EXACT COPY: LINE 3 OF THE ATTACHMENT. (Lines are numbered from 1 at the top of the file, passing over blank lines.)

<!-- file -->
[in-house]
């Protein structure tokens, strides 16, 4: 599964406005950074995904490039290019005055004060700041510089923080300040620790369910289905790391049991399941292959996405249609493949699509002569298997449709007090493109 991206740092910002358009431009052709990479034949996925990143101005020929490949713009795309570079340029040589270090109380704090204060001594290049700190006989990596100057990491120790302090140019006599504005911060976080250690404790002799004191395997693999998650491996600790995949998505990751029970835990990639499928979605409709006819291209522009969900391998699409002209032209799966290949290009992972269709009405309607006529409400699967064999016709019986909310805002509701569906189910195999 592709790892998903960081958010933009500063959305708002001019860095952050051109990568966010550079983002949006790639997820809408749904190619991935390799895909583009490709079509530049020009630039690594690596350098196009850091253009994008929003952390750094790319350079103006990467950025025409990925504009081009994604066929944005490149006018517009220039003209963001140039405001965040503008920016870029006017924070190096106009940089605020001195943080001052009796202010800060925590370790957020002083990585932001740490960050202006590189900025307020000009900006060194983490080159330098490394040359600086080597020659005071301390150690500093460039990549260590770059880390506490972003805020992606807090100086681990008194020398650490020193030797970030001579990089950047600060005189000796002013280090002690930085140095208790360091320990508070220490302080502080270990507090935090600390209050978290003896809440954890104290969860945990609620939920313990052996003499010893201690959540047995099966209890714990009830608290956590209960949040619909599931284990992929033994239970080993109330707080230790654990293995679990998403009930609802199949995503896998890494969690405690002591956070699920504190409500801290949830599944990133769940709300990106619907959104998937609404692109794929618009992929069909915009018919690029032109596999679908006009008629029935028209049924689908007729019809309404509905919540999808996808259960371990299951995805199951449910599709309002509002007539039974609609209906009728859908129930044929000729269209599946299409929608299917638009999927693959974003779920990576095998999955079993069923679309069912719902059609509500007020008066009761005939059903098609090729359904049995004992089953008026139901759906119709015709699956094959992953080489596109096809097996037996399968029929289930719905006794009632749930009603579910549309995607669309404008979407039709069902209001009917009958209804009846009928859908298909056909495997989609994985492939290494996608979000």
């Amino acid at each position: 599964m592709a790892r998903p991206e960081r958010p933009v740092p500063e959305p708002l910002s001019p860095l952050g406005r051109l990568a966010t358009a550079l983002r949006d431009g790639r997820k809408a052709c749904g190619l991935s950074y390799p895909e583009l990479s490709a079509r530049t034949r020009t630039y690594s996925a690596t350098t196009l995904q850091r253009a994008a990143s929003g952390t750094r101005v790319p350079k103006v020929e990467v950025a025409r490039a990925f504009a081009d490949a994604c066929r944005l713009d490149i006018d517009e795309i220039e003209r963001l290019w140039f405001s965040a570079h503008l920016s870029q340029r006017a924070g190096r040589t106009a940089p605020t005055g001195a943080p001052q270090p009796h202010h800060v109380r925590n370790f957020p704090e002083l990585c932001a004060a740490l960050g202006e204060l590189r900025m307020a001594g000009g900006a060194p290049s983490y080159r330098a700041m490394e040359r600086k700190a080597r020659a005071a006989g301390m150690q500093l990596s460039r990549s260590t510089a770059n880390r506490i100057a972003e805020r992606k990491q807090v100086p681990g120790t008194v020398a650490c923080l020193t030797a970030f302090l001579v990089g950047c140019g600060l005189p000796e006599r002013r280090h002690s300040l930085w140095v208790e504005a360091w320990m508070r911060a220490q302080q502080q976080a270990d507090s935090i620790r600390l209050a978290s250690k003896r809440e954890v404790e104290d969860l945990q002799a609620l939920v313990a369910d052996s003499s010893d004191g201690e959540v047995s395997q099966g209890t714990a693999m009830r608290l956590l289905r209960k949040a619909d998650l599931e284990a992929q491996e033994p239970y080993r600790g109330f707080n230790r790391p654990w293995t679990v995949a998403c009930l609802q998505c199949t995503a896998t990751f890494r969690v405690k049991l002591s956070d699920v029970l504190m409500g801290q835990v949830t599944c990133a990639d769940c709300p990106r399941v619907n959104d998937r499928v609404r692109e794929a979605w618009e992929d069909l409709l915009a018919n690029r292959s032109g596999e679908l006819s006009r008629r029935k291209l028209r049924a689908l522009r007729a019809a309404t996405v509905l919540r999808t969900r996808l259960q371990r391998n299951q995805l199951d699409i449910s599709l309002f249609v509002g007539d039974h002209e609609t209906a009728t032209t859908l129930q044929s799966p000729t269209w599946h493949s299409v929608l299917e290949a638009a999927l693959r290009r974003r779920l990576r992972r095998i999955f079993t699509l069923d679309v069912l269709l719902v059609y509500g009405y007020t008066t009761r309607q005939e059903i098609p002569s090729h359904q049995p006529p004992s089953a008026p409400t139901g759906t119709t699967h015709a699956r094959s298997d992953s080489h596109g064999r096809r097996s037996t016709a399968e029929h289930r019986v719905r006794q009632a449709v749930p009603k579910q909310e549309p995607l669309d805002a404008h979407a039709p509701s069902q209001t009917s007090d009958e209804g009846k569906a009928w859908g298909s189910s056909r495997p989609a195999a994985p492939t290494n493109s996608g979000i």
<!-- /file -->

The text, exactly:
């Amino acid at each position: 599964m592709a790892r998903p991206e960081r958010p933009v740092p500063e959305p708002l910002s001019p860095l952050g406005r051109l990568a966010t358009a550079l983002r949006d431009g790639r997820k809408a052709c749904g190619l991935s950074y390799p895909e583009l990479s490709a079509r530049t034949r020009t630039y690594s996925a690596t350098t196009l995904q850091r253009a994008a990143s929003g952390t750094r101005v790319p350079k103006v020929e990467v950025a025409r490039a990925f504009a081009d490949a994604c066929r944005l713009d490149i006018d517009e795309i220039e003209r963001l290019w140039f405001s965040a570079h503008l920016s870029q340029r006017a924070g190096r040589t106009a940089p605020t005055g001195a943080p001052q270090p009796h202010h800060v109380r925590n370790f957020p704090e002083l990585c932001a004060a740490l960050g202006e204060l590189r900025m307020a001594g000009g900006a060194p290049s983490y080159r330098a700041m490394e040359r600086k700190a080597r020659a005071a006989g301390m150690q500093l990596s460039r990549s260590t510089a770059n880390r506490i100057a972003e805020r992606k990491q807090v100086p681990g120790t008194v020398a650490c923080l020193t030797a970030f302090l001579v990089g950047c140019g600060l005189p000796e006599r002013r280090h002690s300040l930085w140095v208790e504005a360091w320990m508070r911060a220490q302080q502080q976080a270990d507090s935090i620790r600390l209050a978290s250690k003896r809440e954890v404790e104290d969860l945990q002799a609620l939920v313990a369910d052996s003499s010893d004191g201690e959540v047995s395997q099966g209890t714990a693999m009830r608290l956590l289905r209960k949040a619909d998650l599931e284990a992929q491996e033994p239970y080993r600790g109330f707080n230790r790391p654990w293995t679990v995949a998403c009930l609802q998505c199949t995503a896998t990751f890494r969690v405690k049991l002591s956070d699920v029970l504190m409500g801290q835990v949830t599944c990133a990639d769940c709300p990106r399941v619907n959104d998937r499928v609404r692109e794929a979605w618009e992929d069909l409709l915009a018919n690029r292959s032109g596999e679908l006819s006009r008629r029935k291209l028209r049924a689908l522009r007729a019809a309404t996405v509905l919540r999808t969900r996808l259960q371990r391998n299951q995805l199951d699409i449910s599709l309002f249609v509002g007539d039974h002209e609609t209906a009728t032209t859908l129930q044929s799966p000729t269209w599946h493949s299409v929608l299917e290949a638009a999927l693959r290009r974003r779920l990576r992972r095998i999955f079993t699509l069923d679309v069912l269709l719902v059609y509500g009405y007020t008066t009761r309607q005939e059903i098609p002569s090729h359904q049995p006529p004992s089953a008026p409400t139901g759906t119709t699967h015709a699956r094959s298997d992953s080489h596109g064999r096809r097996s037996t016709a399968e029929h289930r019986v719905r006794q009632a449709v749930p009603k579910q909310e549309p995607l669309d805002a404008h979407a039709p509701s069902q209001t009917s007090d009958e209804g009846k569906a009928w859908g298909s189910s056909r495997p989609a195999a994985p492939t290494n493109s996608g979000i």